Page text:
WE DID IT: Celebrating their gold award are West Auckland in Bloom volunteers Elaine and Alan Geldard, Audrey Beck, Jean Pattison, Susan Richardson and Neil Simpson                      TM pic
WE DID IT: Celebrating their gold award are West Auckland in Bloom volunteers Elaine and Alan Geldard, Audrey Beck, Jean Pattison, Susan Richardson and Neil Simpson TM pic

TEARS were flowing as West Auckland volunteers celebrated winning gold in the Northumbria in Bloom environmental competition at the first time of trying.

And there was also joy in Middleton-in-Teesdale after the village regained its gold status. Judges praised the community spirit in both villages with children, volunteer groups and businesses involved in the efforts.

West Auckland’s in bloom group started little more than three years ago and previously performed well in the Royal Horticultural Society’s It’s Your Neighbourhood category which forms part of the annual competition.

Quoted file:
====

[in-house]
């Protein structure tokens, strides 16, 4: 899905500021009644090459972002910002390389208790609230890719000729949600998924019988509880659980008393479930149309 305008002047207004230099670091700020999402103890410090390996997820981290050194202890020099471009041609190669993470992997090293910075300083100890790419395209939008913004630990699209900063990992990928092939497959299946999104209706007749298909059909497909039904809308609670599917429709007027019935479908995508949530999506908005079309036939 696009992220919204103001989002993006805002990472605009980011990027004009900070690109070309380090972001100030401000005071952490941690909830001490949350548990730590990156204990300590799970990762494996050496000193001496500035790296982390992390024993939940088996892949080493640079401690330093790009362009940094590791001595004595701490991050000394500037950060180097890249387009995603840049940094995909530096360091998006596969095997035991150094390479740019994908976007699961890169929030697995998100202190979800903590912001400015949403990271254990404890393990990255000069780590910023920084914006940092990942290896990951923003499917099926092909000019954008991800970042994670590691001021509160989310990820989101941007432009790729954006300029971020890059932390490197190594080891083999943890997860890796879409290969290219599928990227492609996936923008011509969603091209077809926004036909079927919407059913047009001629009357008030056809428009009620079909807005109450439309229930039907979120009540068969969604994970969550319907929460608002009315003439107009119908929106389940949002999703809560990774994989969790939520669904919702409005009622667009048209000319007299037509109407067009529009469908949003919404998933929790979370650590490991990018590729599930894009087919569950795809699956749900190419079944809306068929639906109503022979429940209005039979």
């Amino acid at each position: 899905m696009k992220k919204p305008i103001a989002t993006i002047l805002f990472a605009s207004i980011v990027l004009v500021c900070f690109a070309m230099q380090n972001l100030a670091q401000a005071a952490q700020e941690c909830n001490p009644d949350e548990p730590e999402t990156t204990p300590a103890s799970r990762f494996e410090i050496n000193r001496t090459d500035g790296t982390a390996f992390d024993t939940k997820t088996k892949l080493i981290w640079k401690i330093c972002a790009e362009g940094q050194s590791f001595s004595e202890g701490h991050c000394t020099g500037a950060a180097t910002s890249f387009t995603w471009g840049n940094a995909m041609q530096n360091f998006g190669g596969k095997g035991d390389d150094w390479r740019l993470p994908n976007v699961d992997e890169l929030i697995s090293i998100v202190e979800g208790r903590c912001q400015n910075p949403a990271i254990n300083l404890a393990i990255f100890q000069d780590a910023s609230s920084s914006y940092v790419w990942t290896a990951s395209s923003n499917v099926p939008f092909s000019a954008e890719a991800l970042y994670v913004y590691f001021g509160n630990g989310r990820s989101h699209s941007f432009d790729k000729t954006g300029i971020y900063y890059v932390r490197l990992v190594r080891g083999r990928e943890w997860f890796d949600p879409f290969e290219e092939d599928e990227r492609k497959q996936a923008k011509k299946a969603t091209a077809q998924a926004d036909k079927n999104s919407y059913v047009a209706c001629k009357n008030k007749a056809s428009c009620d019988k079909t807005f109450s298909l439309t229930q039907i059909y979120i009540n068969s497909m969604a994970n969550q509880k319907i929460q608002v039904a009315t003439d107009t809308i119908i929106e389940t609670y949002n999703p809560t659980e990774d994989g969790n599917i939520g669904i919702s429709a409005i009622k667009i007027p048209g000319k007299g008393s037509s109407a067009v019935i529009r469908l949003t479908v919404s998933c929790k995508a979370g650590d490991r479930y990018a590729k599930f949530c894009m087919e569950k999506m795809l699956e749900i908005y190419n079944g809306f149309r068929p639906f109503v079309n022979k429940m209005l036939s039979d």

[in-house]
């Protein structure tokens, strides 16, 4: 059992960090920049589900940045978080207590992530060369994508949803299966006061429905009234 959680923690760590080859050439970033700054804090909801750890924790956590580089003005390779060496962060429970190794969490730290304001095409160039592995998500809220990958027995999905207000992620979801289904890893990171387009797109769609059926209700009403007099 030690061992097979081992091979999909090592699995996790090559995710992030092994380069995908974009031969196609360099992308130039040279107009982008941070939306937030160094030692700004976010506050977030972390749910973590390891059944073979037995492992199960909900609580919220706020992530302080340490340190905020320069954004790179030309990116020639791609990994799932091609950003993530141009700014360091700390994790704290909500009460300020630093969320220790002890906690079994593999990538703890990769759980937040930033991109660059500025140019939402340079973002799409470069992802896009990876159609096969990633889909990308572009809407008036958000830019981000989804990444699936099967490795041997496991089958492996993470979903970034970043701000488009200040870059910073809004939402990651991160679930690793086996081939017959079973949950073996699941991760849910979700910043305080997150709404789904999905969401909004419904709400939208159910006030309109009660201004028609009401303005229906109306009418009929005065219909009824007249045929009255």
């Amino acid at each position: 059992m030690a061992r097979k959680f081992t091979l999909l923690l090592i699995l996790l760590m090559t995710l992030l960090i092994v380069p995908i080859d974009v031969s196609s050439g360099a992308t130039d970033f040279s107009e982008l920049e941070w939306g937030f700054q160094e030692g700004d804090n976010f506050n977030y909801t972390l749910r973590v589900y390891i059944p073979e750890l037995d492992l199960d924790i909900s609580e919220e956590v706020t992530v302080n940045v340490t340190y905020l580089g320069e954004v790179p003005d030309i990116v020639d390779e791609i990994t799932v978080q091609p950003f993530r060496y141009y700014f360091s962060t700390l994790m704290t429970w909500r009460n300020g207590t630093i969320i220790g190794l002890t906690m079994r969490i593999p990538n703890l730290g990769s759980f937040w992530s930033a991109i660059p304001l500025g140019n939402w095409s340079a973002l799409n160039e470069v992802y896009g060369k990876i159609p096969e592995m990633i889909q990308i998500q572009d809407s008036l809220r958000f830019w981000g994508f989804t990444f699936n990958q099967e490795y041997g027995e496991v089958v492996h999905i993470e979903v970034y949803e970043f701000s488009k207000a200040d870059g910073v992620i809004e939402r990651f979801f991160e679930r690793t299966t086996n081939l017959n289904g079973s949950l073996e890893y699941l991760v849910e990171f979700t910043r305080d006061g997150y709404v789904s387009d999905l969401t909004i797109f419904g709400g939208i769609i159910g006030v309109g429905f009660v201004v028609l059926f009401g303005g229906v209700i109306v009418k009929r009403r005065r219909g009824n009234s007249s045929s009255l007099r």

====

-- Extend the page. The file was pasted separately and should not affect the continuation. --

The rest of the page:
While hopeful after pulling out all the stops ahead of judging in July, volunteers were not expecting much for their first entry into the main large village category.

The results of the competition were announced last week when West Auckland was named as one of only three large villages in the North East to earn the top gold award.

Audrey Beck, of the West Auckland group, said: “It absolutely blew us away – we never expected to come away with gold.”

Fellow organiser Jean Pattison added that the judges had said it is very rare for gold to a be given to a debut entry, but they were so impressed with the visual impact when entering the village that they were left with no choice but to award the top accolade.

In their report the judges were particularly impressed with how the village’s heritage was reflected in the entry.

They said: “The excellent monument to the football team and their world cup win in combination with the miner sculpture provides interest and local heritage information.

“The leaflets telling visitors of the historic buildings, outline history of the village and rural walks are both useful and well presented.”

They added that the village’s benches and street furniture was in “pristine”